Indian currency devaluation.
Another explanation could be that perhaps it is possible that
the tide is beginning to
turn for Indian graduate
students, and we see the
overall numbers going
up again. But we won’t
know that for a year from
How could the tide
have turned so dramati-
I am not going to comment on the accuracy or
validity of their data.
But… overall their survey
and our survey for graduate education does
match up. For example,
if you compare the data
for this year, which we just released, with
the data that they released last year — a
comparable timeframe — both surveys
show a decline for India.
So, I would say their survey is just as
legitimate as ours, except that there are
these key differences that you have to keep
in mind about those different surveys.
Which is why the numbers don’t always
seem entirely comparable.
Are more graduate students, particularly
from India, going in for STEM (science,
technology, engineering, math) subjects?
Yes, that’s correct.
Is that a trend that compared to Chinese
students — the majority of whom I believe
return to China — Indian graduate students
tend to stay back in the US, gain employ-
ment and ultimately become entrepreneurs
and decide to live here?
Both Chinese and Indian students are
almost equally likely to stay on. Of course,
the number of Chinese students is much
larger overall… We don’t collect data on
where students end up after they finish
their education. But, anecdotally, what we
hear is that many Chinese and Indian students stay on, whereas South Koreans students actually return to their home country.
Can the exponential increases from China
be attributed to the fact that there is much
more US business and other investment in
China by Fortune 500 companies than
there is in India? A US higher education
degree could give better employments
prospects for Chinese students who decide
to go back or even work with the US companies here.
It’s certainly possible that there is this
investment and business angle that is contributing to these growing numbers, but
also the bilateral efforts between the two
countries also has a large effect, for example, even at the US end — the 100,000-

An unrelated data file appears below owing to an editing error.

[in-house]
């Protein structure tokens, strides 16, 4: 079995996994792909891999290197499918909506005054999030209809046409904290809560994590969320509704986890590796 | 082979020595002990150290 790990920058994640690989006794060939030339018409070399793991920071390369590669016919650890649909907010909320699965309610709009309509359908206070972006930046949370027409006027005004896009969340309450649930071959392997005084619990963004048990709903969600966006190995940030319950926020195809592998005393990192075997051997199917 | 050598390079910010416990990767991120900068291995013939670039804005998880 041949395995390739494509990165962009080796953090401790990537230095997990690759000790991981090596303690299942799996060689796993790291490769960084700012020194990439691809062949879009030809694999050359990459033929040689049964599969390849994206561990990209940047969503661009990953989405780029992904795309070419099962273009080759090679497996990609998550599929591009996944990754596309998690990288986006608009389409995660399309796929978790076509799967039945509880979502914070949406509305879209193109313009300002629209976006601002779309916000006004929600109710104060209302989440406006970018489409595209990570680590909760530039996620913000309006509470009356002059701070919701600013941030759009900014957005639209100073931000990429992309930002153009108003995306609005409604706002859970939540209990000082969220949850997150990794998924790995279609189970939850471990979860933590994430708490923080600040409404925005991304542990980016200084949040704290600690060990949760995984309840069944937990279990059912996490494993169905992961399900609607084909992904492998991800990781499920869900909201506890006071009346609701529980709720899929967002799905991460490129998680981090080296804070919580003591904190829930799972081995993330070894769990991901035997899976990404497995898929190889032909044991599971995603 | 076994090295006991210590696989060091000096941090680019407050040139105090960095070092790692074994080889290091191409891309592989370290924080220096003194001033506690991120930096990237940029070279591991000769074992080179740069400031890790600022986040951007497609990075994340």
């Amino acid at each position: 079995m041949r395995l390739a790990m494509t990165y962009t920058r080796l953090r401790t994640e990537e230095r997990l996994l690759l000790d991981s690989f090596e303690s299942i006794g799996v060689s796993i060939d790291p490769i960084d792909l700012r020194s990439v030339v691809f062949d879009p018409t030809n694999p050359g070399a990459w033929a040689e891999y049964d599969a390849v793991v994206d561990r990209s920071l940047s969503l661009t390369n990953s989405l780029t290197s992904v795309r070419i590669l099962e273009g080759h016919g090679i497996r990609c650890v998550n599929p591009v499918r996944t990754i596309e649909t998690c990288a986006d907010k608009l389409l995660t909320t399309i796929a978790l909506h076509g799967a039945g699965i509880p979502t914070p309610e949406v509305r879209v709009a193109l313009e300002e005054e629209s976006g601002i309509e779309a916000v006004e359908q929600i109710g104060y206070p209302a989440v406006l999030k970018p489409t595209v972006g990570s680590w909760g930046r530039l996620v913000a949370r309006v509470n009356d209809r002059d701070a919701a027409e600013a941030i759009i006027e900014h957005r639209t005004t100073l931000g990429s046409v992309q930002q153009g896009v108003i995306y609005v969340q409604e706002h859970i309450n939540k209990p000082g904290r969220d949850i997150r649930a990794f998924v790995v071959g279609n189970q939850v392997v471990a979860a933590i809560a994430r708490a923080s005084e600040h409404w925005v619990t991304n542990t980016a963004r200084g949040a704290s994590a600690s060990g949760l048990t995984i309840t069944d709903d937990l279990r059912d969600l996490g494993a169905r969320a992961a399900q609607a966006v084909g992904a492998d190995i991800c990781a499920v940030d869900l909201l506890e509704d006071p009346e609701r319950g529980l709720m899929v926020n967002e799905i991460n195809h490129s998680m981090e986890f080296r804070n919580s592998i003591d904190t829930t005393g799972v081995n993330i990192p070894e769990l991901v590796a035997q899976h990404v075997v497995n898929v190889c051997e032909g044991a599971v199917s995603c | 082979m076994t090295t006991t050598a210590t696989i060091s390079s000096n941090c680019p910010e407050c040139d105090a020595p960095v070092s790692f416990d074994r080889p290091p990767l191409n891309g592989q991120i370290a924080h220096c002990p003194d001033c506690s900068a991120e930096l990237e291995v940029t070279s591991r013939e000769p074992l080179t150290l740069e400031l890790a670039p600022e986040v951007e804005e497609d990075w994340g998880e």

strong Initiative for China, where the US is
really trying to get 100,000 American students to go to China. But there are also a lot
of efforts at both ends to send students in
the opposite direction and the governments
of both countries have been much more
active and engaged than has the government of India. So, that has been one big difference.
There has of course, been the Higher
Education Dialogue between the US government and the Indian government, the
Obama-Singh Initiative, the new initiative
of implementing American-style community colleges in India.
But we have to wait and see if all of that is
really implemented and turns into reality
over the rhetoric.
Is there any chance that India could catch
It’s too soon to tell whether dips in the
Indian numbers that we’ve seen over the
past year or so will become part of an overall trend of decline from India. So, one, I
would say it is too early to tell.
Second, what I would say is that we
shouldn’t focus exclusively on just the
mobility numbers because there are so
many other things we should be looking at
— other ways how students are engaging
It’s possible that there’s been a rise in
Indian students participating in joint and
It’s possible that more Indian students
are engaging in online learning from a US
So, there are all these other models that
students are now exploring and all that’s
going to have an impact on numbers.
So, yes, the numbers are important, but
we should also focus on the broader context
and the reality is that India is also working
hard to set up more higher education institutions to meet the growing demand for a
Thus, it’s possible that some students in
India are choosing to stay back in India, or
as I said earlier, go to neighboring countries in Asia or to explore branch campuses.
‘One of the main factors is
what happened with the rupee’
Dr Rajika Bhandari